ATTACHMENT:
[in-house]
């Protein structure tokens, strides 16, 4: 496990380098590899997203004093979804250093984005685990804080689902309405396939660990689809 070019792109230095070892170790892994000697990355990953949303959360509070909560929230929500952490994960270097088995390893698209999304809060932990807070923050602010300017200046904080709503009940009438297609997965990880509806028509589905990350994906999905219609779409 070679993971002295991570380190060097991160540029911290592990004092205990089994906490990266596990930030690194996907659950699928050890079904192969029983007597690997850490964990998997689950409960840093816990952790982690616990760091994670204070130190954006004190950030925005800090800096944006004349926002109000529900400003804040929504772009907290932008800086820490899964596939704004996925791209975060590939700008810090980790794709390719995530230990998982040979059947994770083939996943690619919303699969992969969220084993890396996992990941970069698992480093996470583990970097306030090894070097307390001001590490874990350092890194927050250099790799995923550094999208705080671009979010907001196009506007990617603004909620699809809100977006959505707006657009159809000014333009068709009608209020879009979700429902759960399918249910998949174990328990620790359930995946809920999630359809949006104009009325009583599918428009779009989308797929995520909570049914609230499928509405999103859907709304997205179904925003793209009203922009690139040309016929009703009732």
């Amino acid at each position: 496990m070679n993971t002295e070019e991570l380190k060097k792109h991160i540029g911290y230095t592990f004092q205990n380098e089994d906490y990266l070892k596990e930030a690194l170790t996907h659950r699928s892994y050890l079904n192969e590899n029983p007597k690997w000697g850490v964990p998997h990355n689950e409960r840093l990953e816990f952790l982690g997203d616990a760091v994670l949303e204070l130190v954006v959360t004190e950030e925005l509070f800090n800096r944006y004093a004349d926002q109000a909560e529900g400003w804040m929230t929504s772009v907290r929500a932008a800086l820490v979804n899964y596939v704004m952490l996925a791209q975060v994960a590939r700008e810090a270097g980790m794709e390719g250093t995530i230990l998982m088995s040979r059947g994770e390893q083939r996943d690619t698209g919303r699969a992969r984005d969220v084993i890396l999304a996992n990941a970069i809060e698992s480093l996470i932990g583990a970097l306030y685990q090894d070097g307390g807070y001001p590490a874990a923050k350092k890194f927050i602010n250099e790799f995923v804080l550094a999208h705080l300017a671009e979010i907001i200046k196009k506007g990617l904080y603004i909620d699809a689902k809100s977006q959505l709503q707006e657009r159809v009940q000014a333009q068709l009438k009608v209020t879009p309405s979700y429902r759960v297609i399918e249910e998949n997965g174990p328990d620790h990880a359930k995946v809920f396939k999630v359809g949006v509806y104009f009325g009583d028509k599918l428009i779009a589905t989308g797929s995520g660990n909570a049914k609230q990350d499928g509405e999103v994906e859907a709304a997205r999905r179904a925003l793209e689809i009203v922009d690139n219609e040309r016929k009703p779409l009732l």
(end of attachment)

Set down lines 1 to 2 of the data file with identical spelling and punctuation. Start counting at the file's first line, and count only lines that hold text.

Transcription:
[in-house]
């Protein structure tokens, strides 16, 4: 496990380098590899997203004093979804250093984005685990804080689902309405396939660990689809 070019792109230095070892170790892994000697990355990953949303959360509070909560929230929500952490994960270097088995390893698209999304809060932990807070923050602010300017200046904080709503009940009438297609997965990880509806028509589905990350994906999905219609779409 070679993971002295991570380190060097991160540029911290592990004092205990089994906490990266596990930030690194996907659950699928050890079904192969029983007597690997850490964990998997689950409960840093816990952790982690616990760091994670204070130190954006004190950030925005800090800096944006004349926002109000529900400003804040929504772009907290932008800086820490899964596939704004996925791209975060590939700008810090980790794709390719995530230990998982040979059947994770083939996943690619919303699969992969969220084993890396996992990941970069698992480093996470583990970097306030090894070097307390001001590490874990350092890194927050250099790799995923550094999208705080671009979010907001196009506007990617603004909620699809809100977006959505707006657009159809000014333009068709009608209020879009979700429902759960399918249910998949174990328990620790359930995946809920999630359809949006104009009325009583599918428009779009989308797929995520909570049914609230499928509405999103859907709304997205179904925003793209009203922009690139040309016929009703009732």